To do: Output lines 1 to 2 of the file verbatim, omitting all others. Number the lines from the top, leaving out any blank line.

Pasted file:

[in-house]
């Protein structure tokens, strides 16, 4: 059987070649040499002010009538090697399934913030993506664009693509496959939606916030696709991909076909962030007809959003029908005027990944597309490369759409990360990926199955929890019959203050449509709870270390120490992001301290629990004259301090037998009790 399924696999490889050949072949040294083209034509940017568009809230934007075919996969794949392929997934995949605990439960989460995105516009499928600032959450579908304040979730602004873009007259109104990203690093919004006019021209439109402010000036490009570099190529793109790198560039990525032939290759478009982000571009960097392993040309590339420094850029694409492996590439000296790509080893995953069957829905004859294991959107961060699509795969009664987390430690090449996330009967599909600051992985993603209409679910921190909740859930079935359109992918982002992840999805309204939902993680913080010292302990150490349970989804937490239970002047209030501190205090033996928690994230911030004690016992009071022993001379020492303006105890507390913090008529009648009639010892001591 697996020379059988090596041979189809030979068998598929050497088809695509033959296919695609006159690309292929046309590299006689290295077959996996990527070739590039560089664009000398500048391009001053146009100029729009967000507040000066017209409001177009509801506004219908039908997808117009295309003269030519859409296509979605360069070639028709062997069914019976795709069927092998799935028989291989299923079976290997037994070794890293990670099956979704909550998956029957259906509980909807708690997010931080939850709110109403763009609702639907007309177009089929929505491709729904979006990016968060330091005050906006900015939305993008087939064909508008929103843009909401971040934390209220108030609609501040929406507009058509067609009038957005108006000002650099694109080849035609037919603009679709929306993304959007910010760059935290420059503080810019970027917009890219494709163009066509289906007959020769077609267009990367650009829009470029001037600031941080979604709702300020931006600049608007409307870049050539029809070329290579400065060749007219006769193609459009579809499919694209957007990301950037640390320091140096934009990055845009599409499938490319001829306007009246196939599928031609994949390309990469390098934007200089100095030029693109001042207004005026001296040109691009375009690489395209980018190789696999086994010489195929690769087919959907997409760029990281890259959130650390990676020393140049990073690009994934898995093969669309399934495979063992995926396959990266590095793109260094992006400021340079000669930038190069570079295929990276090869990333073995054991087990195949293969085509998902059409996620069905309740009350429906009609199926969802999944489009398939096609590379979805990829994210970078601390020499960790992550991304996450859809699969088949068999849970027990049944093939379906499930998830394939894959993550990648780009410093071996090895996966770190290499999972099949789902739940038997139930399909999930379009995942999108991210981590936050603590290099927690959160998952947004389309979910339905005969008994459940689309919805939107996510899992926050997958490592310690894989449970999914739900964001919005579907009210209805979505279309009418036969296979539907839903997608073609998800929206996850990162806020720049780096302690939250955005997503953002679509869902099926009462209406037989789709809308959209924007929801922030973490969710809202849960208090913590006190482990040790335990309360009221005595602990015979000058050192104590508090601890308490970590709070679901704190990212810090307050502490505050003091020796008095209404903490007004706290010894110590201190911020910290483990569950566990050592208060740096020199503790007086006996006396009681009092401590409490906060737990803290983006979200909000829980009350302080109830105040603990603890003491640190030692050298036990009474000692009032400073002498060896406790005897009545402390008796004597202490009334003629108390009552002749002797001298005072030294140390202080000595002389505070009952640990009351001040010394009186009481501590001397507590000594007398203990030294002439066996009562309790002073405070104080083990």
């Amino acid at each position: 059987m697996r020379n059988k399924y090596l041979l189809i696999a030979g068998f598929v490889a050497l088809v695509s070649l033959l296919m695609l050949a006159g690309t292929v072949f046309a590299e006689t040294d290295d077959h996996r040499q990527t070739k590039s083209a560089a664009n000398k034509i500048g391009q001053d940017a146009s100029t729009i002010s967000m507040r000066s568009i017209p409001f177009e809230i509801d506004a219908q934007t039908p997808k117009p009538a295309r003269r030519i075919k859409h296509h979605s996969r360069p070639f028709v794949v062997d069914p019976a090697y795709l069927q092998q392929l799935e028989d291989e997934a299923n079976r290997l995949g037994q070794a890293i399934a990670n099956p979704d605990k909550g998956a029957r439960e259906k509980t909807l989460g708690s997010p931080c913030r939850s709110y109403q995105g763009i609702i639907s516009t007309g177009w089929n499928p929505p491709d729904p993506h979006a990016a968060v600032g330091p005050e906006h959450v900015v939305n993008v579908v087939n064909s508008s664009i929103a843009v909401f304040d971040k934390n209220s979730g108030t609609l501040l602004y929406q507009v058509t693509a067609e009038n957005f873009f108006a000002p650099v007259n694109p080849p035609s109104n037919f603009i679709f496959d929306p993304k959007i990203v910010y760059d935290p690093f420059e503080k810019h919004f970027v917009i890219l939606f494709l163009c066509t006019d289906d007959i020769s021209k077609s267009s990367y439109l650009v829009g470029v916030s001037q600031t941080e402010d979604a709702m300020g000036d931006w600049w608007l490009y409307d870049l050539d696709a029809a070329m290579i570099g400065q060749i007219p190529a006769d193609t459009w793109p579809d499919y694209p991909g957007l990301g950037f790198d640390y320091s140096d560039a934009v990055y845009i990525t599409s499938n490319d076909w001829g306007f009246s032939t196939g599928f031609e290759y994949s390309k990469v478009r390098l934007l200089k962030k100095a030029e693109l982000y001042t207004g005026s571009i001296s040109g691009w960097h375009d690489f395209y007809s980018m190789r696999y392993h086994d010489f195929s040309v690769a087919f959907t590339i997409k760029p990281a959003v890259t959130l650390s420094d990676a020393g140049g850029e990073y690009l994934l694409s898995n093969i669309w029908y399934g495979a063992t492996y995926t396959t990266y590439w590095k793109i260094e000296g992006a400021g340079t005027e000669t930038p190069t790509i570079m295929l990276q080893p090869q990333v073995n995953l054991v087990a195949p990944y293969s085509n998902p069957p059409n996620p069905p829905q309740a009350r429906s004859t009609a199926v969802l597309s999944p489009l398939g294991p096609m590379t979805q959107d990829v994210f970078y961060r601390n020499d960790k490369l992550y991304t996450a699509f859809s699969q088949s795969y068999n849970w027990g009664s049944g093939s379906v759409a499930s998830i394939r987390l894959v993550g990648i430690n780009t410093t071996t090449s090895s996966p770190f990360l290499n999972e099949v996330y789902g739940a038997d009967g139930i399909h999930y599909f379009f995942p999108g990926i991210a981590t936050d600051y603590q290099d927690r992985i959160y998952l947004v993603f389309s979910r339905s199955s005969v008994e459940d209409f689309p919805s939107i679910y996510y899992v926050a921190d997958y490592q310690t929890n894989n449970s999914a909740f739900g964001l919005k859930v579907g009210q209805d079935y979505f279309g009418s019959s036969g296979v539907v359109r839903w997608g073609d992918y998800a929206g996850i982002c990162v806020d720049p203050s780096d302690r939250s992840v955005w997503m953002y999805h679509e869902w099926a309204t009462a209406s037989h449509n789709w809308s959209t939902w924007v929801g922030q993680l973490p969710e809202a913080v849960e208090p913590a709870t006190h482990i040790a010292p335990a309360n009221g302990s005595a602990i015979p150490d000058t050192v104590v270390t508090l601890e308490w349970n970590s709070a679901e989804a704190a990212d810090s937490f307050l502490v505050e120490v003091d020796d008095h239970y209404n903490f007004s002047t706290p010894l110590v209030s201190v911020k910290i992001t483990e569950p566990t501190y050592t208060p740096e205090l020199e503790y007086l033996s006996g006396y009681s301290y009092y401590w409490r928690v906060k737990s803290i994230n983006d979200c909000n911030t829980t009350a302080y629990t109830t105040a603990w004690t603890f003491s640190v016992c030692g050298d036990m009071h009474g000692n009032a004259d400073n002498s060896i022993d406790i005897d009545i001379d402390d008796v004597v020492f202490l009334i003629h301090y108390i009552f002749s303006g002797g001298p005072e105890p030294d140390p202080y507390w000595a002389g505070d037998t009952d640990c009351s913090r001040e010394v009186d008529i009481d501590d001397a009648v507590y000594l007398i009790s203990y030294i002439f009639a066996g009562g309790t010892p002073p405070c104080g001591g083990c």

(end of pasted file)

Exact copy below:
[in-house]
């Protein structure tokens, strides 16, 4: 059987070649040499002010009538090697399934913030993506664009693509496959939606916030696709991909076909962030007809959003029908005027990944597309490369759409990360990926199955929890019959203050449509709870270390120490992001301290629990004259301090037998009790 399924696999490889050949072949040294083209034509940017568009809230934007075919996969794949392929997934995949605990439960989460995105516009499928600032959450579908304040979730602004873009007259109104990203690093919004006019021209439109402010000036490009570099190529793109790198560039990525032939290759478009982000571009960097392993040309590339420094850029694409492996590439000296790509080893995953069957829905004859294991959107961060699509795969009664987390430690090449996330009967599909600051992985993603209409679910921190909740859930079935359109992918982002992840999805309204939902993680913080010292302990150490349970989804937490239970002047209030501190205090033996928690994230911030004690016992009071022993001379020492303006105890507390913090008529009648009639010892001591 697996020379059988090596041979189809030979068998598929050497088809695509033959296919695609006159690309292929046309590299006689290295077959996996990527070739590039560089664009000398500048391009001053146009100029729009967000507040000066017209409001177009509801506004219908039908997808117009295309003269030519859409296509979605360069070639028709062997069914019976795709069927092998799935028989291989299923079976290997037994070794890293990670099956979704909550998956029957259906509980909807708690997010931080939850709110109403763009609702639907007309177009089929929505491709729904979006990016968060330091005050906006900015939305993008087939064909508008929103843009909401971040934390209220108030609609501040929406507009058509067609009038957005108006000002650099694109080849035609037919603009679709929306993304959007910010760059935290420059503080810019970027917009890219494709163009066509289906007959020769077609267009990367650009829009470029001037600031941080979604709702300020931006600049608007409307870049050539029809070329290579400065060749007219006769193609459009579809499919694209957007990301950037640390320091140096934009990055845009599409499938490319001829306007009246196939599928031609994949390309990469390098934007200089100095030029693109001042207004005026001296040109691009375009690489395209980018190789696999086994010489195929690769087919959907997409760029990281890259959130650390990676020393140049990073690009994934898995093969669309399934495979063992995926396959990266590095793109260094992006400021340079000669930038190069570079295929990276090869990333073995054991087990195949293969085509998902059409996620069905309740009350429906009609199926969802999944489009398939096609590379979805990829994210970078601390020499960790992550991304996450859809699969088949068999849970027990049944093939379906499930998830394939894959993550990648780009410093071996090895996966770190290499999972099949789902739940038997139930399909999930379009995942999108991210981590936050603590290099927690959160998952947004389309979910339905005969008994459940689309919805939107996510899992926050997958490592310690894989449970999914739900964001919005579907009210209805979505279309009418036969296979539907839903997608073609998800929206996850990162806020720049780096302690939250955005997503953002679509869902099926009462209406037989789709809308959209924007929801922030973490969710809202849960208090913590006190482990040790335990309360009221005595602990015979000058050192104590508090601890308490970590709070679901704190990212810090307050502490505050003091020796008095209404903490007004706290010894110590201190911020910290483990569950566990050592208060740096020199503790007086006996006396009681009092401590409490906060737990803290983006979200909000829980009350302080109830105040603990603890003491640190030692050298036990009474000692009032400073002498060896406790005897009545402390008796004597202490009334003629108390009552002749002797001298005072030294140390202080000595002389505070009952640990009351001040010394009186009481501590001397507590000594007398203990030294002439066996009562309790002073405070104080083990």